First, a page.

Hurricane Harvey caused severe destruction in Texas with its significant winds and historic rainfall. But Harvey may also prove to be a costly lesson for many project owners and contractors. As Texas begins to focus on recovery in the coming weeks, Harvey will further serve as a reminder to all construction industry stakeholders that hurricanes, and other “acts of God”, are risks that must be effectively managed during the pre-construction and construction phases of every project. While it is difficult to effectively avoid the risks attendant to a highly-destructive, low probability event that occurs on short notice, owners and contractors have two primary tools at their disposal to mitigate the effects of such an event: (i) contractual force majeure provisions; and (ii) builder’s risk insurance.
Most commercial construction contracts contain a “No Damage For Delay” Clause and most contractors mistakenly believe they are Kings X for any potential claims related to delay caused by an owner or original contractor. While nearly every commercial construction contract contains the same or similar provisions, it is important to keep in mind they all have different authors, which means typically no two clauses are ever drafted the same.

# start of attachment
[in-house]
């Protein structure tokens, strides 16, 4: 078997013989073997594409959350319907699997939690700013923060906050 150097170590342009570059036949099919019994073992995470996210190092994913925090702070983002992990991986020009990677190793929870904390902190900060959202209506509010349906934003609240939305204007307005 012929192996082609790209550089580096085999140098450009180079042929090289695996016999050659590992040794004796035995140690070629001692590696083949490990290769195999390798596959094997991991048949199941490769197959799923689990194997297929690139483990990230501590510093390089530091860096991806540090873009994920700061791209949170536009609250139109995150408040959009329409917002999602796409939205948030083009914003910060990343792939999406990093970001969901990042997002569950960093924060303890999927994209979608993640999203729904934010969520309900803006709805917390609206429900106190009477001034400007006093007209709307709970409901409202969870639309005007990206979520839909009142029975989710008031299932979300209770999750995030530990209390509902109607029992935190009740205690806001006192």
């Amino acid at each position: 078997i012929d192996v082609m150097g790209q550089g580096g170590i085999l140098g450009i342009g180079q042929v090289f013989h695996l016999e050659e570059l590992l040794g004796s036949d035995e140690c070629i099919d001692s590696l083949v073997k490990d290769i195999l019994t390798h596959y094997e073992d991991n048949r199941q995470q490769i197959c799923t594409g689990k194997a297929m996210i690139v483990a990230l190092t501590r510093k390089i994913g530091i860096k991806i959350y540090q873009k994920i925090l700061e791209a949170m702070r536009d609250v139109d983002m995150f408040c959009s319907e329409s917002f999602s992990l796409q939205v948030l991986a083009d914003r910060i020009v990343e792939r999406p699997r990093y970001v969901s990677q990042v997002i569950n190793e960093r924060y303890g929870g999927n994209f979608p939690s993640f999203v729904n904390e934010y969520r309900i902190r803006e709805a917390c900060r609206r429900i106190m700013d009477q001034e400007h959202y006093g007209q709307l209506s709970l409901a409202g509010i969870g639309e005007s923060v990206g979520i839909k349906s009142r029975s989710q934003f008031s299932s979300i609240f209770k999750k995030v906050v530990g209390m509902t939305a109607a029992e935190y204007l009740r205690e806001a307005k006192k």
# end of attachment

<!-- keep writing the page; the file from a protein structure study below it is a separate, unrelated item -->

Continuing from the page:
This is particularly important when it comes to “No Damage For Delay” Clauses as the actual breadth of the language and scope will set the tone for their enforcement or circumvention. There are several common law exceptions to “No Damage for Delay” clauses recognized in Texas, which may be neutralized or ignored by the particular language of a “No Damage for Delay” Clause.
Texas law imposes certain implied warranties on the sale of goods, regardless of whether the warranties are mentioned in the contract. In particular, Texas law creates the warranty of “merchantability” and the warranty that the goods are “fit for a particular purpose.”
Indemnifying someone for their own negligence is a tough pill to swallow. Yet, such clauses, often referred to as “broad form indemnities”, have been common for many years in Texas construction contracts.
Because of time constraints and the desire to get the business, subcontractors and suppliers routinely sign lengthy subcontracts and master service agreements without closely reading the terms and conditions. Below are some clauses that every subcontractor and supplier should review in a contract.
Subcontracts typically contain either a pay-when-paid clause or a pay-if-paid (i.e., contingent payment) clause. A pay-when-paid clause only deals with the timing of the obligation to pay the subcontractor. In other words, the general contractor’s obligation to pay the subcontractor (or the supplier) is due at some point in time after the the general contractor…
If you supply construction materials and/or equipment then you likely have encountered a joint check agreement. For those that have not yet encountered this arrangement, a joint check agreement is a credit facility frequently used to help subcontractors with unestablished credit obtain supplies and services on credit from a supply house. For example, if you…